• • Full-scale exercises in which team members participate in a particular simulated event, such as a site emergency, can also be used for training. The advantage of this practice method is that it is very powerful for putting the learning objectives across to the participants. However, using a full-scale simulation can be costly and time-consuming to both develop and stage.
  • 2B: Design training strategy The training methods combine with training objectives to shape the development of specific training strategies. The strategy chosen should be theoretically based and use sound instructional principles (Paris et al., 1999).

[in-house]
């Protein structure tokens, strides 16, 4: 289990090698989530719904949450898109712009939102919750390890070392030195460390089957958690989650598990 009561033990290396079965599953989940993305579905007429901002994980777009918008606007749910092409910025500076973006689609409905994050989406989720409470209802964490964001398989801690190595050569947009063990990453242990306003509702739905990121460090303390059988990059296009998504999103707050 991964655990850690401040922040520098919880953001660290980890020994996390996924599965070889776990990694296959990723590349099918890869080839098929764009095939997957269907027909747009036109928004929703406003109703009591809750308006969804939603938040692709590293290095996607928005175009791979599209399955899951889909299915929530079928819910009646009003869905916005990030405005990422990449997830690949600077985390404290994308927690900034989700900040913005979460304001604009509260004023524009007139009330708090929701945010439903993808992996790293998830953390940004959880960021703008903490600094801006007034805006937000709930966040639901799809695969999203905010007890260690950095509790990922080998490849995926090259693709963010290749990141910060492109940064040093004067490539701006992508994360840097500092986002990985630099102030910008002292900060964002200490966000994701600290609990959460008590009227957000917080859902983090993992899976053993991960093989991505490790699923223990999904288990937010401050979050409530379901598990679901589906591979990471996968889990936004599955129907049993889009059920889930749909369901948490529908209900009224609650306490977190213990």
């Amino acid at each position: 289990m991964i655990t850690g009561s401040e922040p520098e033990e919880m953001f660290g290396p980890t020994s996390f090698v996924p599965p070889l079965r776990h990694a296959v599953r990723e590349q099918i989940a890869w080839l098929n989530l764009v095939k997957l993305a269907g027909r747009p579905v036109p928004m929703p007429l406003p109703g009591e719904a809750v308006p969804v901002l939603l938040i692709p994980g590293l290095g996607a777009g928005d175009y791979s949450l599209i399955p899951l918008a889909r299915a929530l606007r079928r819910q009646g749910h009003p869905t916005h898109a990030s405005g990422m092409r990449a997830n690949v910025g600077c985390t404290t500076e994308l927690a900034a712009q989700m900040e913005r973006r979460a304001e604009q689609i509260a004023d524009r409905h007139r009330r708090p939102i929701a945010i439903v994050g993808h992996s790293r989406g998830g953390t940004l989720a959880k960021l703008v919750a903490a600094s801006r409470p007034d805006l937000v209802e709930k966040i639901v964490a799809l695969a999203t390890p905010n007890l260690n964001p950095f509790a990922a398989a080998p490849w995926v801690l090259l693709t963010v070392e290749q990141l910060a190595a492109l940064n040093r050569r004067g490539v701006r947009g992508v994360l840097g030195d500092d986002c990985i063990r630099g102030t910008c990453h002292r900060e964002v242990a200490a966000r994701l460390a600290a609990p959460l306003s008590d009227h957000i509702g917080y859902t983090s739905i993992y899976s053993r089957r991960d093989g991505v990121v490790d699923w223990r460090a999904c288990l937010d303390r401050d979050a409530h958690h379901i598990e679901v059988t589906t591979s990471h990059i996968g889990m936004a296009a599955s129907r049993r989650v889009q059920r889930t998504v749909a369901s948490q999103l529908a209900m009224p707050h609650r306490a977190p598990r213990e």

The main method of training non-technical skills is in some form of crew resource management course, although these may be labelled human performance, human factors, non-technical skills, team resource management, crisis resource management or safety skills courses. The background to CRM training was presented in Chapter 1 and is covered in detail in other sources such as Wiener et al. (1993). There have been a number of recent publications on CRM training (e.g. CAA, 2006a; Salas et al., 2006b; 2006c), there are also specialist texts on CRM training, especially for aviation (e.g. Jensen, 1995: Macleod, 2005: McAllister, 1997; Walters, 2002), but also for other occupations, such as the fire service (Okray and Lubnau, 2004) and sources on CRM for health care professions (Bleakley et al., 2004; Baker et al., 2007; Flin et al., 2007; Howard et al., 1992). In addition, there are websites that include background material for CRM developers (e.g. the royal Aeronautical Society). These resources are listed at the end of this chapter. Therefore, only a brief description of the background to CRM training is included here.